Ally Financial Inc. will pay $19.7 million to end a putative class action alleging the bank holding company subjected vehicle buyers to extra fees not listed on their lease-to-own agreements, according to a settlement agreement filed Friday in Florida federal court.
A New York federal judge certified a class of Fiat Chrysler investors in a stock-drop suit alleging the automaker lied about using emissions-cheating devices in vehicles in an effort to inflate the company's stock price.
A New Jersey federal judge has placed on hold two class actions over Samsung Electronics America Inc.’s allegedly defective washing machines while a judicial panel determines if they should be folded into multidistrict litigation over the same issue.
Google LLC and Huawei Device USA Inc. urged a California federal judge on Monday to reject efforts to jump-start discovery in a suit accusing the tech giants of manufacturing defective Google Nexus 6P smartphones, calling the proposed class' new complaint "overreaching and unwieldy."
The U.S. Supreme Court said Monday that it will not review a Ninth Circuit decision refusing to release a proposed class of AT&T wireless customers from arbitration of their claims that the company lied about its unlimited mobile data plan.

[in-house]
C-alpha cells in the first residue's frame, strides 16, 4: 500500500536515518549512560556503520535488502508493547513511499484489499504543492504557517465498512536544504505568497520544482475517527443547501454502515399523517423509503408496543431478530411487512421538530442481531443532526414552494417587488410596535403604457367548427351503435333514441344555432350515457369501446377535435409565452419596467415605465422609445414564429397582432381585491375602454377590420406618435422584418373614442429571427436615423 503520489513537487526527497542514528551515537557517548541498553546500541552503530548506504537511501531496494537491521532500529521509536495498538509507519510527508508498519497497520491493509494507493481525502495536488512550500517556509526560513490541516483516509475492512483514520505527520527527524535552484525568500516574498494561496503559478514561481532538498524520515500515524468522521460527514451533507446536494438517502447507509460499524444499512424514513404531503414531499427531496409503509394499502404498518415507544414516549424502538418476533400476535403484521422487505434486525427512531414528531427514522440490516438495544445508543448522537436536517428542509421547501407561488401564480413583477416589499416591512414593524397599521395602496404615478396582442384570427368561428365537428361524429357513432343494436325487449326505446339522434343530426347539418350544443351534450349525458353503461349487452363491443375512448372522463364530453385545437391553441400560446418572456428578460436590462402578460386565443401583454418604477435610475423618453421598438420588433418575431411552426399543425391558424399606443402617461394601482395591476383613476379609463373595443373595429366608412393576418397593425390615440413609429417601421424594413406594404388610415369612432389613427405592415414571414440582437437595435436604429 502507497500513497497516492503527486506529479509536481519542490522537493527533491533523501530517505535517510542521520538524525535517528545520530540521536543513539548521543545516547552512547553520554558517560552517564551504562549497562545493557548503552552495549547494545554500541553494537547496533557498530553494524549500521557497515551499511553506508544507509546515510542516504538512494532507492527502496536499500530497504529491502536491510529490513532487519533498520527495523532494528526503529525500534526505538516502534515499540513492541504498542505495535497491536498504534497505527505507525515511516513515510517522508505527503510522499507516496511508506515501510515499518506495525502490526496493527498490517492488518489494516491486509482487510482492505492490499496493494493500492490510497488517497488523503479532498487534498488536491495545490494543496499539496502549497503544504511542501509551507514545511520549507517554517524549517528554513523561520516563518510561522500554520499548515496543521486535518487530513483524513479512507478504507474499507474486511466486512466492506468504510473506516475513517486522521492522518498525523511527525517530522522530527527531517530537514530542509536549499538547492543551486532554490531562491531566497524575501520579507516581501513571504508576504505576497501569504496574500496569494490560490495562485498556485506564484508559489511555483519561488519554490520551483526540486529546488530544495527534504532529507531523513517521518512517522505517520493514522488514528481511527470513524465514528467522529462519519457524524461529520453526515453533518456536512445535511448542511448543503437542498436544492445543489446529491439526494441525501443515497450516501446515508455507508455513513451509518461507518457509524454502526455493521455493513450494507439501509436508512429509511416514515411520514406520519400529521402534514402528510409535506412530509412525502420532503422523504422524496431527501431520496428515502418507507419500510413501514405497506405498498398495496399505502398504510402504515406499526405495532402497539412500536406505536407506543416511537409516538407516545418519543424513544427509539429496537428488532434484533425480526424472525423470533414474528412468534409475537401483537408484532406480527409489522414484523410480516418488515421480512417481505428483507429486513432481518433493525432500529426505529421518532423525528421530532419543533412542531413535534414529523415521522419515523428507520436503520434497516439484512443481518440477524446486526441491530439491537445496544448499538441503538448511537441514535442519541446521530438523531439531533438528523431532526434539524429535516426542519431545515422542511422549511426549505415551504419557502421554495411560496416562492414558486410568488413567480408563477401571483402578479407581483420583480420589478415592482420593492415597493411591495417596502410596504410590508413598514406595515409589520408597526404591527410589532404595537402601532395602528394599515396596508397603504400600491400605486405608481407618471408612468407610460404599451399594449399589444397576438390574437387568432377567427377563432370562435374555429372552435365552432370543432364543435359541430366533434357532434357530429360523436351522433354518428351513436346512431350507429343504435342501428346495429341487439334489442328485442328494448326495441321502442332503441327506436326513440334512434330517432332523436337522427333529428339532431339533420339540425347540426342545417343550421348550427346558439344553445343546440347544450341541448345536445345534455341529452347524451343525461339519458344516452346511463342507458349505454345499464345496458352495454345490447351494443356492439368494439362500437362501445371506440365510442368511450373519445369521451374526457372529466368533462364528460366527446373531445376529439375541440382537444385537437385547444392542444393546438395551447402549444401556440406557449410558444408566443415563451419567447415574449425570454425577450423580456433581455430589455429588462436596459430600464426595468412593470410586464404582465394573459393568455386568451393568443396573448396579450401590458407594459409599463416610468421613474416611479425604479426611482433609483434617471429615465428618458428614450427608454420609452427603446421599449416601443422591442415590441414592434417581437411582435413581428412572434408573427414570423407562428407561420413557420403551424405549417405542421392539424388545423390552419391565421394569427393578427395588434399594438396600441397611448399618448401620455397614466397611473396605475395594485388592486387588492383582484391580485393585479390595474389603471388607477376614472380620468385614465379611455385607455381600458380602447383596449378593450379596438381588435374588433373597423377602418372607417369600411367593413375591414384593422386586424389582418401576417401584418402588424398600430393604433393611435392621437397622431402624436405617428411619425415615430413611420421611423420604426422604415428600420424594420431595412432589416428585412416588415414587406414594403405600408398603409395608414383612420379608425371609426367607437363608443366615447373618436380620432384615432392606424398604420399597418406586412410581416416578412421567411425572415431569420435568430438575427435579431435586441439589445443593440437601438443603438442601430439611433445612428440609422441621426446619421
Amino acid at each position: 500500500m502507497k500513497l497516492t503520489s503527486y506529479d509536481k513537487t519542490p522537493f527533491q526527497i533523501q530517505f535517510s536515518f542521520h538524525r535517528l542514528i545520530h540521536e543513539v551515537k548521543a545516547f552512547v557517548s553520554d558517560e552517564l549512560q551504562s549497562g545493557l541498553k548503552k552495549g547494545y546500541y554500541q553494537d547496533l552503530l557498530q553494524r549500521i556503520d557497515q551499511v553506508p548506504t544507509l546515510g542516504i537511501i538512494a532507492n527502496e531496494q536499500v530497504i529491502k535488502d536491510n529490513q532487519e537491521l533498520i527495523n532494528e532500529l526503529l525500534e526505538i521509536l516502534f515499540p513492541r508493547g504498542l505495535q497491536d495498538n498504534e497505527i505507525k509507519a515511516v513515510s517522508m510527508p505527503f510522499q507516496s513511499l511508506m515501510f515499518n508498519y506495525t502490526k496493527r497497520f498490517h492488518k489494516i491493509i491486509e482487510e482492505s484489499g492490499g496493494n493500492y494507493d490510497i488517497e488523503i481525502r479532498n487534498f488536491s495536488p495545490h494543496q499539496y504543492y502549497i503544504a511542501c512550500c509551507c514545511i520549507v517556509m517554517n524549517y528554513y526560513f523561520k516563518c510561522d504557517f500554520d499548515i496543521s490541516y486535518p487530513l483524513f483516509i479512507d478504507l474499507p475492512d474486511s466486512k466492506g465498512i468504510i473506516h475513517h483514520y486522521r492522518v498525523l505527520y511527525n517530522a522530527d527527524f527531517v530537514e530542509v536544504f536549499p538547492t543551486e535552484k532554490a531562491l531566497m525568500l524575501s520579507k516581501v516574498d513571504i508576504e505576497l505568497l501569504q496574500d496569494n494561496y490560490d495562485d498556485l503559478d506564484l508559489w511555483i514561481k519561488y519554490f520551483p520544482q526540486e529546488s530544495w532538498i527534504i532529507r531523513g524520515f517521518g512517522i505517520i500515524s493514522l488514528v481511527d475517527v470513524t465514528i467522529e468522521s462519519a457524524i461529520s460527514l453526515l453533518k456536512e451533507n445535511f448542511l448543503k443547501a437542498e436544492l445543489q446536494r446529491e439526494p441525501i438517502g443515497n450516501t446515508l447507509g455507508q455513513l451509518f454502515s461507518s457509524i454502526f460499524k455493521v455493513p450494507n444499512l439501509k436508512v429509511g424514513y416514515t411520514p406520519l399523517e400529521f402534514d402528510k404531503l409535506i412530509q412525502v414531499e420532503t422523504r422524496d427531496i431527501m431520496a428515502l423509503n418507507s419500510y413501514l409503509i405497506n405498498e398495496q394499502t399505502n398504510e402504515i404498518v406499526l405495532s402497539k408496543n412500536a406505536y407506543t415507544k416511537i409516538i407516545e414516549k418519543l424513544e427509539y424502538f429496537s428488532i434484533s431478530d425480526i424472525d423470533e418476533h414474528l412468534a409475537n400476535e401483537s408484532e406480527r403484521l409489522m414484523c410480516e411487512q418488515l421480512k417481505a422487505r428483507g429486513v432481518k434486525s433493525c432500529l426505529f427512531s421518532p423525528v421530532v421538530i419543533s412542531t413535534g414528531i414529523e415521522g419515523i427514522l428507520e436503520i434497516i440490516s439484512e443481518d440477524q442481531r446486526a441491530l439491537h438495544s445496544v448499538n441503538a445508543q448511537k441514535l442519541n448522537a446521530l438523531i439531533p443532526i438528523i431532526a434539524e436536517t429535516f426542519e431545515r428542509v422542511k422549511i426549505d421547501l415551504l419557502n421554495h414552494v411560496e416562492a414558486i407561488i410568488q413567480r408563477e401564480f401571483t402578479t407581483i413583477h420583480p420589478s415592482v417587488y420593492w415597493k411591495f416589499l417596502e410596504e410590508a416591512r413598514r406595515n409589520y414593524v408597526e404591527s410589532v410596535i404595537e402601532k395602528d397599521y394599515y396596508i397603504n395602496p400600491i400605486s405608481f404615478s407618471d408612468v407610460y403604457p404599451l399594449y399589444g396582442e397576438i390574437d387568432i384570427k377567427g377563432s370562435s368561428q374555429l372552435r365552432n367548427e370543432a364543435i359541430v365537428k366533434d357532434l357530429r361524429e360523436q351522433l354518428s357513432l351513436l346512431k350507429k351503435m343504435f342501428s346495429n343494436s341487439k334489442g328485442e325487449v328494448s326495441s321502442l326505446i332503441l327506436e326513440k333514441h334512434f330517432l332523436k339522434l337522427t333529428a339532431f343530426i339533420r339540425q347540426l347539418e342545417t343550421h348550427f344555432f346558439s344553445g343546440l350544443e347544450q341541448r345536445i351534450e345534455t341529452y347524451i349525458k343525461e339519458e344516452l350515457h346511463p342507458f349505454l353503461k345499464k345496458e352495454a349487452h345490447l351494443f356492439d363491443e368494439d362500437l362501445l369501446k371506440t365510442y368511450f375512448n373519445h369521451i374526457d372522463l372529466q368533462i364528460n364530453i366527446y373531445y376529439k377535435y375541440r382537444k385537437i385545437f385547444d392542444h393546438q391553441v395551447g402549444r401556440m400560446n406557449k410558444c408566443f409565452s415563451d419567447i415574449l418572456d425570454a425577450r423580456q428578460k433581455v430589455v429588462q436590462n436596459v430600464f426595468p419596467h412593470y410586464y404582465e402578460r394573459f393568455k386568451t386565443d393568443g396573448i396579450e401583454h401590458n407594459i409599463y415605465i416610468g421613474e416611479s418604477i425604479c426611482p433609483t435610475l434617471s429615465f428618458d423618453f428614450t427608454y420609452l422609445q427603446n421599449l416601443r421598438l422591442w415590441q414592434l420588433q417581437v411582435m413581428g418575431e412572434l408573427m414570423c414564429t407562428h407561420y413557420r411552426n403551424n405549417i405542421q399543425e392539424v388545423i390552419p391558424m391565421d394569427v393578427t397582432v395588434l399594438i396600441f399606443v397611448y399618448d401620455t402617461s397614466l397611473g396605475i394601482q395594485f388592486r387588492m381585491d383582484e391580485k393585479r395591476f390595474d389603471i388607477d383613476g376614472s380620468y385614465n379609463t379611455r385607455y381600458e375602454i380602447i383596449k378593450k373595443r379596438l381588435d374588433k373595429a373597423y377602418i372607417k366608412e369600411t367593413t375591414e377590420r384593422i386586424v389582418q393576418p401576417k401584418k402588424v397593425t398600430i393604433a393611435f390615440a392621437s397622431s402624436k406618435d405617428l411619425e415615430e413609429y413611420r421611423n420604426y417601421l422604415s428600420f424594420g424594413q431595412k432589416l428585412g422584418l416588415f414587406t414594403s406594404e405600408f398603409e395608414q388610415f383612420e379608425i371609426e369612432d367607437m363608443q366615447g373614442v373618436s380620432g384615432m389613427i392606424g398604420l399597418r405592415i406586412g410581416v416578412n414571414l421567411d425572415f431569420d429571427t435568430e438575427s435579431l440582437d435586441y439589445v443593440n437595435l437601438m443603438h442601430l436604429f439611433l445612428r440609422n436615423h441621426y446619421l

A Virginia federal judge overseeing multidistrict litigation involving Lumber Liquidators’ alleged false statements that its laminate wood flooring complied with California Air Resource Board’s formaldehyde emissions limits preliminarily approved a $36 million agreement to end the litigation.
The U.S. Supreme Court on Monday took up Apple Inc.’s bid to quash a proposed consumer class action claiming the technology giant illegally monopolized the iPhone app market, a little more than a month after the Trump administration threw its weight behind the tech giant's request.
Despite the proliferation of diversity committees and inclusion initiatives, corporate law firms remain overwhelmingly white and male, especially at leadership levels. Here, minority attorneys discuss their reasons for leaving a large firm.
The often-informal processes for deciding matters like compensation at law firms can create, as one expert put it, a “petri dish” for the effects of unconscious bias. Here’s how some firms are looking to shake up the system.
The very public and high-profile allegations against Facebook have led to more discussion about data privacy than ever before within the U.S. Two pieces of proposed legislation have the potential to considerably change the U.S. data privacy regime, but it is not clear that either has a realistic chance of passing, say attorneys with Cleary Gottlieb Steen & Hamilton LLP.
I agree with the legal pundits speculating that NewLaw’s present and future disruptors will radically change the legal services industry, but that change may not come quite as rapidly as predicted. Regardless, now is the time for both the incumbents and the challengers to best position themselves for the eventual shakeup, says Craig Levinson, founder of Levity Partners.